You may not know it now, but financial decisions made in your teens will have a lasting impact. Learn these 5 money fundamentals to start.
As you go through your teens, you start to have more control and influence over what happens in your life. Things like getting a job and budgeting your money, deciding on a career path, figuring out if you’re going to college, and determining if you want to borrow money are just some of the decisions you may face.
Don’t get overwhelmed. While there may not always be someone to teach you about financial concepts, we hope this article will help you learn more, ask questions, and better prepare you for what’s ahead.
Saving And Setting Goals
An emergency savings is one of the most important and challenging financial goals you can set for yourself. Having funds set aside can help pay for unexpected expenses and alleviate the need to use high-interest credit cards or loans. No matter how much you earn, you may never feel you earn enough to save but it’s absolutely necessary.
Treat your savings like a bill and make it your first “payment” each month. Use a youth savings account and watch it grow. You’ll soon see how compound interest can help increase your balance and grow your savings even faster.
As a teen, you may not have many unexpected expenses, but you may have some larger savings goals, such as a car, senior trip, college, etc., and setting money aside regularly is a great way to reach those goals.
To be able to save, you first have to have a sensible budget. Take time to review your income and expenses. Often times, you don’t know exactly what you earn or where your money is going until you take a closer look.
Once you have an idea of how much you earn and spend, you can plan for how much you want to spend on different items or categories moving forward. Here’s where you can shift money around to ensure you’re contributing enough to an emergency fund and other financial goals. The key is to stick with it.
Imagine you have two friends who ask to borrow money from you. One has paid you back before and you’ve never loaned money to the other. Which of the two would you lend money to? The answer is likely the person who has positive history of paying you back vs. no history at all.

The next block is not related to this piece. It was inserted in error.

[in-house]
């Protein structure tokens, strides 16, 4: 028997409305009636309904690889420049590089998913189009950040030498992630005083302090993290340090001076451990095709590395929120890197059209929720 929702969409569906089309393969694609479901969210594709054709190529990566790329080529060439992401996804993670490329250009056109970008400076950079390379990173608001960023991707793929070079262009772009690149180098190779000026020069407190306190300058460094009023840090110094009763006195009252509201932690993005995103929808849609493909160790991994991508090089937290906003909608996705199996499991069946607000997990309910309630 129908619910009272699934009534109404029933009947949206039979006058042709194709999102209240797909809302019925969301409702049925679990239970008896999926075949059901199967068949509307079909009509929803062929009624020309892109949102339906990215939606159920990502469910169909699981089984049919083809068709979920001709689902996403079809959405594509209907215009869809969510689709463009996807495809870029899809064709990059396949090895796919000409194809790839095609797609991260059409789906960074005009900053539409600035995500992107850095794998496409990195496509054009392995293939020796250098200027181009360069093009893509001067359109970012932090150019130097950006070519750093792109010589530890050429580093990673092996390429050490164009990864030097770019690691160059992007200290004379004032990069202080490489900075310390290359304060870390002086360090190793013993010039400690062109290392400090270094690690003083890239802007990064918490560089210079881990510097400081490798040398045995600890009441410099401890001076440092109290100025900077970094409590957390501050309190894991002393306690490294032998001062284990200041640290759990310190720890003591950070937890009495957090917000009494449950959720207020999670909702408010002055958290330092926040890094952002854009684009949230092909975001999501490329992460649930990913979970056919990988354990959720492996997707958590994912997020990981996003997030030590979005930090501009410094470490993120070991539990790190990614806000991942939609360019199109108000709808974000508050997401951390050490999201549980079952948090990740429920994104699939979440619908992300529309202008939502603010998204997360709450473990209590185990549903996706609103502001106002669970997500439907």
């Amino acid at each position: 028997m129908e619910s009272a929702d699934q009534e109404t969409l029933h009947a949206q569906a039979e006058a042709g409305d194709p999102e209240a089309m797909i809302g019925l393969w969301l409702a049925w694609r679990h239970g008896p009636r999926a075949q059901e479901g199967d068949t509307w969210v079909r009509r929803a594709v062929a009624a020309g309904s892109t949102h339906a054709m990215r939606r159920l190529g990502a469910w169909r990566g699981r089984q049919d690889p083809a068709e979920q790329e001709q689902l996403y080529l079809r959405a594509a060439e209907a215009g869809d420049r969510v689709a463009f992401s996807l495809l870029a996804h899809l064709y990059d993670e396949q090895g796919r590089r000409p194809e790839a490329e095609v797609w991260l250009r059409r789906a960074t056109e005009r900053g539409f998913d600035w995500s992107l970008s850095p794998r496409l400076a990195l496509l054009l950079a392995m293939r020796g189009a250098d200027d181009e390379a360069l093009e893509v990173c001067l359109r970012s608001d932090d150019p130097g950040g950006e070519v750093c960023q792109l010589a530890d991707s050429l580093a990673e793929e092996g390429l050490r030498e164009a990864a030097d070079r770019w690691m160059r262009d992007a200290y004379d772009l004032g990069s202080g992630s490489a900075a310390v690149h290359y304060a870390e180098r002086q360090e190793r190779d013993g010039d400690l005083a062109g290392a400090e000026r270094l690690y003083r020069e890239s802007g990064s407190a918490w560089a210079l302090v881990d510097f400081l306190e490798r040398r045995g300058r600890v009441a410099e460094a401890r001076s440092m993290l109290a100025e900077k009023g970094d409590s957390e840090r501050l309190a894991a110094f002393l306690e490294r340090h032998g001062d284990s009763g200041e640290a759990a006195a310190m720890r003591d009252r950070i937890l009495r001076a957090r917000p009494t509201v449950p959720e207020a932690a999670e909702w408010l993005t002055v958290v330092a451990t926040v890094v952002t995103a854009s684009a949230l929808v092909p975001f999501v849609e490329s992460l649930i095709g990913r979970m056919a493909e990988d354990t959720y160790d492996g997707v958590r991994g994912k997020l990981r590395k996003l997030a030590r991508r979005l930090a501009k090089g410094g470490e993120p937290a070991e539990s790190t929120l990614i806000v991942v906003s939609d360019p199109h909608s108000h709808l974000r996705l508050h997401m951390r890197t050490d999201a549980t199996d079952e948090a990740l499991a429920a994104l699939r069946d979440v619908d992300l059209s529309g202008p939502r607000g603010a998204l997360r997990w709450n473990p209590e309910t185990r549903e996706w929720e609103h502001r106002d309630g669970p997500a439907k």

Establishing good credit habits early on is important and though you may not need credit now, there will likely come a time when you do. Interest rates on loans and even getting the job you want can be affected by what kind of credit you have. Click here for additional articles on understanding credit.
Understanding Credit Cards
Soon you’ll begin getting credit card offers. A credit card can be a great tool for building credit or it can be your worst nightmare. It all comes down to using credit responsibly. Know that a credit card is not a gift card and everything you charge must be paid back.
If you pay your statement in full, you can build credit, earn rewards, and pay zero interest. If you pay any less, you’ll be charged interest for borrowing. This can be very expensive, so it’s important to charge only what you can afford. Use your credit card to pay for gas, food, or other items you already pay for and fit within your budget.
The Value Of Money
If you’ve depended on a parent or guardian until now, you’re likely unaware of how much everyday needs and wants cost. Take the time to figure it out so when that day comes and you’re living on your own, you’ll have an idea of what kind of income is needed to support yourself.
Your teenage years are also a great time to begin exploring different career paths. What will be required? What’s the outlook for a particular job? What’s the projected pay? You want to make sure that if you invest time, resources, and money, it will pay off one day.
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